Answer: Gestures, whether we consider them obscene or not, are one of the nonverbal ways humans communicate with the world around them. They include movements of the fingers, hands, arms or other parts meant to transmit a message. They run the gamut from those considered harmless (such as waving a hand to signal hello) to those considered obscene (gestures meant to put down, insult, or belittle someone else).
Scripture has quite a bit to say about various gestures people made in antiquity. While some of them were used for unacceptable (obscene or sinful) purposes, others were not only good but also encouraged.
Job, in defense of his integrity, lists several things he did not do because of his Godly fear. One of them was having his mouth kiss his hand (Job 31:14, 27 - 28). This obscene gesture (at least from God's point of view) was made, during the time of Job, to pay homage to false (pagan) gods (John Gill's Exposition).
King Solomon points out various gestures used by those who not only accuse others but also wish to carry out their perverse plans. He states, "A worthless person, a wicked man, walks with a perverse (obscene) mouth, winking with his eyes (a sign sometimes used in gambling), speaking with his feet, pointing with his fingers. . ." (Proverbs 6:12 - 14).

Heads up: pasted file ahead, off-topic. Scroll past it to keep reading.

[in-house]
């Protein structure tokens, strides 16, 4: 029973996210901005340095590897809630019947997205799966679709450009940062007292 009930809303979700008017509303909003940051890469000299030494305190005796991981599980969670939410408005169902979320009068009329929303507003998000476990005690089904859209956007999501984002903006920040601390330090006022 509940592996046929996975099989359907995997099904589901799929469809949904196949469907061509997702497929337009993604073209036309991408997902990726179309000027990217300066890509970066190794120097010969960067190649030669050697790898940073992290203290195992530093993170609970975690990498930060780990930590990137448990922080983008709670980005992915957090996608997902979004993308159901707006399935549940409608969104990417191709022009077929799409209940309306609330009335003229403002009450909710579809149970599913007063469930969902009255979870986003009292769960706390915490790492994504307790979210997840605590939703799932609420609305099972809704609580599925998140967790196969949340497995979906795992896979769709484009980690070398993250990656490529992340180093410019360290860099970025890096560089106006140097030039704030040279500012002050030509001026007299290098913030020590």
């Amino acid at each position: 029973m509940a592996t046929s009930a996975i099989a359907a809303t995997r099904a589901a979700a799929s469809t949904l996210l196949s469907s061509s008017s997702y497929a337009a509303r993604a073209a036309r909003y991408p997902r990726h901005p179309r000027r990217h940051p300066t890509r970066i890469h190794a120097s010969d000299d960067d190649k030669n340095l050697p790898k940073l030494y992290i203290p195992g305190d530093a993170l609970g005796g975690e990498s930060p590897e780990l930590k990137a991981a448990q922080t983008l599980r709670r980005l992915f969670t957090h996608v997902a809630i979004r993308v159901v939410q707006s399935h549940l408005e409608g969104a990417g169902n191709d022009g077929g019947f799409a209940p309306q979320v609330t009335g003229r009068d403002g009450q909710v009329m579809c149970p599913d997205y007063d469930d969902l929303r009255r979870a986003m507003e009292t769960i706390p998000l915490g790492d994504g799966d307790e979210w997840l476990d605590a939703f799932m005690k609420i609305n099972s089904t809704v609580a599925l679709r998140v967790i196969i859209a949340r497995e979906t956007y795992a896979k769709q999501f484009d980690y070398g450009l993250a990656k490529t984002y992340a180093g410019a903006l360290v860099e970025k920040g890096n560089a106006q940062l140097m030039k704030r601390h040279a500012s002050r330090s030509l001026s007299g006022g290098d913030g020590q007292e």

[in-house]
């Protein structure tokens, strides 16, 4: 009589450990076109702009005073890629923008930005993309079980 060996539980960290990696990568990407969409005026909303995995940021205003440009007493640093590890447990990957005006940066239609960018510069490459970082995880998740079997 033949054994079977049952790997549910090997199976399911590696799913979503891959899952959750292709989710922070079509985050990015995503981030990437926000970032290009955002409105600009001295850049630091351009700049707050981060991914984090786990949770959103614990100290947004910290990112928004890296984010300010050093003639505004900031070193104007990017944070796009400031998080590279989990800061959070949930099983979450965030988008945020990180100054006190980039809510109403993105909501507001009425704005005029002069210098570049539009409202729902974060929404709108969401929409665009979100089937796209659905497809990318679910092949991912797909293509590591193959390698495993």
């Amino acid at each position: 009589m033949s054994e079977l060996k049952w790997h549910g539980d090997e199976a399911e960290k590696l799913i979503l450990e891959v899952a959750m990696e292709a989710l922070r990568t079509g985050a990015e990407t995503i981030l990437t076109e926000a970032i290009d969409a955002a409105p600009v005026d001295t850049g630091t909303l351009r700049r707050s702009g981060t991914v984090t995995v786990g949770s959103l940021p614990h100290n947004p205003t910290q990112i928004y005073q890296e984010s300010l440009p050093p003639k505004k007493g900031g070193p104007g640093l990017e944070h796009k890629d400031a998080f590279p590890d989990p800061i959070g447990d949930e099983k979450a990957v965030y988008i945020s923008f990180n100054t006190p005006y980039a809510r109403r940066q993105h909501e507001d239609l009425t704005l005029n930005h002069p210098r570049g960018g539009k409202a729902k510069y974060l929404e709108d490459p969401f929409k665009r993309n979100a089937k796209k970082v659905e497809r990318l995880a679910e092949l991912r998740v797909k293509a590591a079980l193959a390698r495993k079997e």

The prophet Ezekiel was shown, in a vision, the idolatrous practices of those who served in His temple. The religious leaders not only secretly worshipped the rising sun they also "put the branch to their nose." Although Biblical commentaries vary regarding the exact meaning of this phrase, it was certainly a gesture of contempt that the Eternal thought was "obscene."
And He brought me into the inner court of the Lord's house, and behold, at the opening of the temple of the Lord, between the porch and the altar, were about twenty-five men with their backs toward the temple of the Lord and their faces toward the east; and they worshiped the sun toward the east.
And He said to me, "Have you seen, O son of man? Is it a light thing to the house of Judah that they do the hateful things which they do here? . . . And lo, they put the branch to their nose" (Ezekiel 8:16 - 17, HBFV).
Scripture also denounces, through the prophet Isaiah, one of several common gestures known as the "pointing of the finger" (Isaiah 58:9). Psalm 22 is a prophecy regarding the verbal abuse and deriding (obscene gestures) Christ would experience as he suffered and died for our sins (Psalm 22:7 - 8, see also Matthew 27:39 - 43).
While some gestures are merely referenced (and not considered obscene) in the Bible, others are encouraged. For example, striking or joining hands was an ancient form of entering into an agreement or a treaty (Proverbs 6:1, 11:21).
Shaking a hand above one's head was a beckoning sign to gather people together (Isaiah 13:2). Ancient Israel's priests were commanded to wave a sheaf of newly harvested grain during the spring Holy Days (Leviticus 23:9 - 11).
Lifting up hands while worshipping and praying to God was commonly practiced in the Old Testament (1Kings 8:22, Psalms 28:2, 63:4, 68:31, 141:2, Isaiah 1:15, etc.). This practice continued in the New Testament. The apostle Paul stated he desired believers to beseech our Creator with raised hands that are free from anger and contention (1Timothy 2:8).
In closing, the meaning of a particular gesture can vary depending on a variety of factors. What is considered benign in one place can be viewed as obscene in another. That said, any gestures meant to insult or convey an attitude of rejection (hatred, contempt, etc.) toward another person, according to the Bible, are not acceptable in the life of a Christian.